Dr Kevin Stewart

Kevin Stewart

Principal Academic Staff Member

Contact info

Phone
+64 7 834 8800 extension 8704
Location

About

I have always been interested in science, and so studied physiology. Since completing my PhD, I have carried out research on pancreatic function and peptide changes that may be involved in the pathophysiology of diabetes mellitus, and mechanisms by which pancreatitis may cause acute respiratory deterioration. I have also been involved in research examining the effectiveness of a cloud-based learning system on student motivation and ownership of their learning.

Awards

  • Wintec CEO Award, 2008
  • Wintec Research Leadership Award, 2008
  • Member of the NZ Physiological Society Council, 2006-2015

Qualifications

  • Certificate in Adult Teaching
  • Doctor of Philosophy on signalling pathways between food intake and mammary milk production, University of Auckland and AgResearch Ruakura, 2005
  • Master of Science on the cardiovascular and metabolic effects of converting-enzyme inhibition, University of Melbourne, 1982
  • Bachelor of Science majoring in Physiology, University of Otago, 1978

Areas of expertise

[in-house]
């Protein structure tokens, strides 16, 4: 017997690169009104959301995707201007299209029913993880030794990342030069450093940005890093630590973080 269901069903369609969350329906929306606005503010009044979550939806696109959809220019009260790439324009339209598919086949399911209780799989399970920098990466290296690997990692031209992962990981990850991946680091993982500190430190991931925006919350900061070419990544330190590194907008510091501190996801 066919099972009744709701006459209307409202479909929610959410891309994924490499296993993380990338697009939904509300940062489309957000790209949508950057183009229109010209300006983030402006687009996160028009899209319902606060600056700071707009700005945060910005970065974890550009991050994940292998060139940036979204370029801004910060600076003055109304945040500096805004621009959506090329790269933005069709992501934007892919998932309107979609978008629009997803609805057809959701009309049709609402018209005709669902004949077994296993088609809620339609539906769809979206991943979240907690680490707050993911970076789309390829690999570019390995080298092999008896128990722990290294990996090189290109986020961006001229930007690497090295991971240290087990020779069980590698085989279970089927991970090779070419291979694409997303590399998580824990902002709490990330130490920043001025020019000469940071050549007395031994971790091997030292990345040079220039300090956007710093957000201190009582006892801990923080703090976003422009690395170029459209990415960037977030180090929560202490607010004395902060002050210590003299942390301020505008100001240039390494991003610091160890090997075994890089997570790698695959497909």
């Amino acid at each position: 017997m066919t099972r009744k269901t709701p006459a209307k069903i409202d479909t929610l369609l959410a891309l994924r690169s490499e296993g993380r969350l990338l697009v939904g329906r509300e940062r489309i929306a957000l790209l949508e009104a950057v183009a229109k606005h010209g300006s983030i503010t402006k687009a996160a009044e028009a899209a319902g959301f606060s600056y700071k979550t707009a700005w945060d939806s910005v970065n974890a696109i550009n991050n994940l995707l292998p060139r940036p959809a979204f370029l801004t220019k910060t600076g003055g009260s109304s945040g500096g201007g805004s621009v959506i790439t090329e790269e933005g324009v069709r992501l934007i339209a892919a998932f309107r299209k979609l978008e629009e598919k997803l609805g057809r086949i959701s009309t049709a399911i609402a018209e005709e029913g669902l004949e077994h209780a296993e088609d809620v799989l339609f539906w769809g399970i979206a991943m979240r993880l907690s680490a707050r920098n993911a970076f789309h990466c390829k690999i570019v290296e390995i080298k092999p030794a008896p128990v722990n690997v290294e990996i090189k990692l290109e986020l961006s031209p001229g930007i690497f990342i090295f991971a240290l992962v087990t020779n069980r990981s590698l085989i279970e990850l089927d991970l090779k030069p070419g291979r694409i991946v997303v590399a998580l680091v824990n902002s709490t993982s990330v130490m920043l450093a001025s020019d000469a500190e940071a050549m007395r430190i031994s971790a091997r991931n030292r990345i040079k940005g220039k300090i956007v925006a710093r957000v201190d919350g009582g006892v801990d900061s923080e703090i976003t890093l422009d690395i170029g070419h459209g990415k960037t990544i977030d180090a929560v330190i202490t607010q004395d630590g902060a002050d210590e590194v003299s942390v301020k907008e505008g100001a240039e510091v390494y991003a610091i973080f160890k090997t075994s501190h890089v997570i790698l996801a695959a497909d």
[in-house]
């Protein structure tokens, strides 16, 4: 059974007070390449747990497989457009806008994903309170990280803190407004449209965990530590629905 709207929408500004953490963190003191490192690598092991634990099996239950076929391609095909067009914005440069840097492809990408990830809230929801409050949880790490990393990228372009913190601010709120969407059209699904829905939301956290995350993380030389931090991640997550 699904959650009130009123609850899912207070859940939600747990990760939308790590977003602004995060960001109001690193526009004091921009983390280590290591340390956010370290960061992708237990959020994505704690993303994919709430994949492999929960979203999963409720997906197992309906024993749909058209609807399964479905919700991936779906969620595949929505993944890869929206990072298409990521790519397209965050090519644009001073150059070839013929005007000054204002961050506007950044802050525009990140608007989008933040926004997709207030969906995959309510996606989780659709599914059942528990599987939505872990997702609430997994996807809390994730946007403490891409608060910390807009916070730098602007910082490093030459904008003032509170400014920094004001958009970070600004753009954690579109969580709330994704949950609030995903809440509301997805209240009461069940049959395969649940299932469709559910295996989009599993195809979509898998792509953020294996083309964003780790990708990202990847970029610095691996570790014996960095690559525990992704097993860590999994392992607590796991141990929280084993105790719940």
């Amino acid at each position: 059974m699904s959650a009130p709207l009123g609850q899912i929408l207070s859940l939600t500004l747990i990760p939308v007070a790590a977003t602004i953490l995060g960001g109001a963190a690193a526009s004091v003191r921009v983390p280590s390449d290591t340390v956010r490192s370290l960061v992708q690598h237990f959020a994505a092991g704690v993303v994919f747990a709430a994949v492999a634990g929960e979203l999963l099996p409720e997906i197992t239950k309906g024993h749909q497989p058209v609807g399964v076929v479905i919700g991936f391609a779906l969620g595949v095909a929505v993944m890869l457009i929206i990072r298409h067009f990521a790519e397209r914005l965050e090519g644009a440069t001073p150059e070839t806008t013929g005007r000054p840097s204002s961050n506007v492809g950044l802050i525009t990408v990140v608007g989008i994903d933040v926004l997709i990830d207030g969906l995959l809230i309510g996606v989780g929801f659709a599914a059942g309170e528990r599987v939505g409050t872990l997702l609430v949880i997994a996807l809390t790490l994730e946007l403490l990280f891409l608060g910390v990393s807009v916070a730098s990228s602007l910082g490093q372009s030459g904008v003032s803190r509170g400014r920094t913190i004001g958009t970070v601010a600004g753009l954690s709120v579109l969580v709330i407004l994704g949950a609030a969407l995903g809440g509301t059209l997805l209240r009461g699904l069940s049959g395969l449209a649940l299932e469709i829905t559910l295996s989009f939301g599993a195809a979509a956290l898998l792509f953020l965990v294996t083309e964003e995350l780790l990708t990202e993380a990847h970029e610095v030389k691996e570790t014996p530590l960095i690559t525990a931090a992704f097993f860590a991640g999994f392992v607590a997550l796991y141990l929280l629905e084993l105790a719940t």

• Treatment of hypertension using a sheep model.
  • Identification and assessment of signalling links between the gut and mammary metabolism in rats.
  • Investigation of pancreatic function and peptide changes that may be involved in the pathophysiology of diabetes mellitus.

Industry experience, affiliations and achievements

  • Research collaboration with University of Auckland.
  • Member of the Physiological Society of NZ.

Research activity

My current research is examining treatments to prevent or reduce inflammatory damage to lungs caused by over-inflation during mechanical ventilation. I am fortunate to have recently received some Health Research Council funding with my University of Auckland colleagues, to extend this research to test drugs that may be used in the treatment of people who are seriously affected by Covid-19. One of the problems experienced by such people on artificial ventilation is that the ventilation process itself can cause further damage to the lungs and contribute to their declining condition, and it has hoped that these drugs may reduce or prevent this decline.

Select publications

What do you enjoy about teaching/your job?

Most of my time is spent teaching anatomy, physiology and pathophysiology to students in various health science fields and I get satisfaction from making a difference in helping students understand science concepts to support the preparation or continuation of their careers. 

What do you love about your area?

I also enjoy carrying out physiology research to shed light on the complex mechanisms that run the incredible human machine.

Tell us about your experience in the industry

What keeps you busy outside of Media Arts?